Before we go, let’s take a quick buzz through the bonus tracks from the 2015 re-release. ‘Sweet Emotion’ far from being an Aerosmith cover (now that would be interesting) was first released on a flexi-disc from Kerrang magazine. It’s good but the far superior version is the re-worked version that became ‘The Perfect Crime’ off the (excellent!) Bill & Ted’s Bogus Journey soundtrack (more on that album another time). ‘Epic (Radio Remix Edit)’ manages to shave off a minute from its album version, mainly in the solo section. It’s got a much louder, variant sounding snare drum and, I have to say, a weird mix. There’s extra vocals in the chorus and far more reverb/echo than is necessary. ‘Falling To Pieces (Matt Wallace Remix)’ does what it says on the tin. Again though, what’s with the reverb on the snare? Sounds like Puffy is playing in an empty arena. I also do NOT like the extra layered vocals in the chorus. Presumably they’re buried in the mix on album. It’s also shorter which doesn’t improve the song. Next we have two songs from the b-side of the ‘From Out Of Nowhere’ single: ‘Cowboy Song’ and ‘The Grade’. The former a keyboard drenched up-tempo rock song. I say drenched in that, for once, the keyboards are overpowering in the mix; pushed WAY high. Jim Martin was clearing channelling Thin Lizzy for his solo and melodies. And odd tune. The latter a jaunty little country blues instrumental that demonstrated that Martin wasn’t just a hairy metaller but could also turn his hand to other styles. Successfully too. ‘From Out of Nowhere (Extended Mix)’ is an interesting take on the song, extending some bits, chopping some bits out. But like most remixes, it’s ok if you’ve never heard it, you’re not missing anything life changing. ‘War Pigs” (Live in Berlin)’ abley displays Patton;s fondness for taking things to extremes vocally, live. The last four tracks are live. The first two taken from their 1990 gig in Sheffield, ‘Surprise! You’re Dead’ is as ramshackle as it should be and ‘Chinese Arithmetic’ from the album Introduce Yourself is decent too. Although both suffer (AGAIN!!) a case of excessive reverb. The last two from their 1990 show in Brixton, ‘Underwater Love’ almost drowns in the god-awful twang of Gould’s bass and Patton almost disappears up his ownnose, so nasal is his delivery. ‘As The Worm Turns’ rounds out the bonus disc and much like the previous three songs, it’s a curio but fairly insubstantial. If we’re going to include live material, I;d have much preferred a third disc with a complete show (or two) from that era.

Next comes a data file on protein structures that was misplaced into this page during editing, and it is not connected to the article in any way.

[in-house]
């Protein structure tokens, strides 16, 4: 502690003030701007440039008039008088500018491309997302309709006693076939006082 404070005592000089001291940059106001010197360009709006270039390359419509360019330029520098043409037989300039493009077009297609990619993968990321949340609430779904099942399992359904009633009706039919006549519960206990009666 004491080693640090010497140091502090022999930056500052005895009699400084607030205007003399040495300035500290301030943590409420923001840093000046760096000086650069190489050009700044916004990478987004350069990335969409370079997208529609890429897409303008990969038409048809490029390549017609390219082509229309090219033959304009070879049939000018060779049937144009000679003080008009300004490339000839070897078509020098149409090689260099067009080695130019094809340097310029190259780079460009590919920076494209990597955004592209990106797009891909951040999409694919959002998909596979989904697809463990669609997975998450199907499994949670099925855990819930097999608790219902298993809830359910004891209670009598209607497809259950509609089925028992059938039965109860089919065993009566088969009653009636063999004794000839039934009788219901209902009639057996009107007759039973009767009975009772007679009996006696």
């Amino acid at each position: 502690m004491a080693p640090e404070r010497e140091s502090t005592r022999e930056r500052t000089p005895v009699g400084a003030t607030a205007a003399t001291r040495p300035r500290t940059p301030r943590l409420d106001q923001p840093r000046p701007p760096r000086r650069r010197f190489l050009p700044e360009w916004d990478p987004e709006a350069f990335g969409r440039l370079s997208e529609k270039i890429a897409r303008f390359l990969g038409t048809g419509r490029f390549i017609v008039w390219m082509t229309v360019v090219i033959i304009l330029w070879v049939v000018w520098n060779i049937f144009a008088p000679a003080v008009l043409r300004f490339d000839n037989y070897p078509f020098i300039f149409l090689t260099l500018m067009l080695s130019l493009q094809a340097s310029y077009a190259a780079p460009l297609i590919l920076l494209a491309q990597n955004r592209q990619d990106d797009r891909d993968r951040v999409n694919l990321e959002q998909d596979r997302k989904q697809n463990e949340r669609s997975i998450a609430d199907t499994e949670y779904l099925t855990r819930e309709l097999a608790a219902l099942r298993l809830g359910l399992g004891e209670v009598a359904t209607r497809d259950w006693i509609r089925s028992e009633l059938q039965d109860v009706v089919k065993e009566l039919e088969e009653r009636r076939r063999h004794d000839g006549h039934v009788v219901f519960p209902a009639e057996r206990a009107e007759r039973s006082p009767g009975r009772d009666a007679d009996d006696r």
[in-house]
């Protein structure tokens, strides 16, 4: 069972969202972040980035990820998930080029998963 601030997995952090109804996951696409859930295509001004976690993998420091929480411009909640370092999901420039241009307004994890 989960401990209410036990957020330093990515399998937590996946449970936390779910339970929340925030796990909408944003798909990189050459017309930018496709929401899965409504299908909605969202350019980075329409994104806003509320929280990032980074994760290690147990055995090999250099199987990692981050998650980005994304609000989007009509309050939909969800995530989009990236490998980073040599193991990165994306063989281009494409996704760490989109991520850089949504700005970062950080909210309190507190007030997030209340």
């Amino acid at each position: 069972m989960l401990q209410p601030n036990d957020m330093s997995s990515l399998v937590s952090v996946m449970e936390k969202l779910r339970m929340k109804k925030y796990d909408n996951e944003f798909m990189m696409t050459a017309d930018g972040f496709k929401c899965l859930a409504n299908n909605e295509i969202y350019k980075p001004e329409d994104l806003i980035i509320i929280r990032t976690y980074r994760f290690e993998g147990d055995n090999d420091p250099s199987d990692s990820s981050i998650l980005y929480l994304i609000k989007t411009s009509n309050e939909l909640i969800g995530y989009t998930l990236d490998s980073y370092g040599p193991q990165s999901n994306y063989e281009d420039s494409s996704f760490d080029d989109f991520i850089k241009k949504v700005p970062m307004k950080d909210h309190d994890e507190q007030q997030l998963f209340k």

I do love this album. It shares the top spot with Album Of The Year for me. It opened my young mind up to the idea that not everything has to be crunch-chug-riff-mosh. That there could be texture and melody and shade. It helped that the opening three cuts were, and are, sublime. If you ever want to demonstrate what FNM are about those are the three to begin with. Later, they would explore the musical landscape even more, to the point where Jim Martin would take umbrage and decide to quit. But then, that’s what makes FNM so special. They can blend genres and style into something unique, something that sounds right. On paper, it reads like a car crash of ideas that will result in aural bleach. But what we actually have is something far more engaging and interesting than you might expect. It’s easy to think that this is the influence of Mike Patton, given his work with Mr Bungle and Phantomas, but look at the writing credits: the primary songwriters are bassist Bill Gould and keyboardist (keyboarder?!) Roddy Bottum. Throw in the metal leanings of Jim Martin and the weight of Puffy Bordin and you truly have a musical melting pot that opened up a LOT of minds. Did ‘Epic’ help? Sure. But that song only scratches the surface of that which is the weird and wonderful world of Faith No More.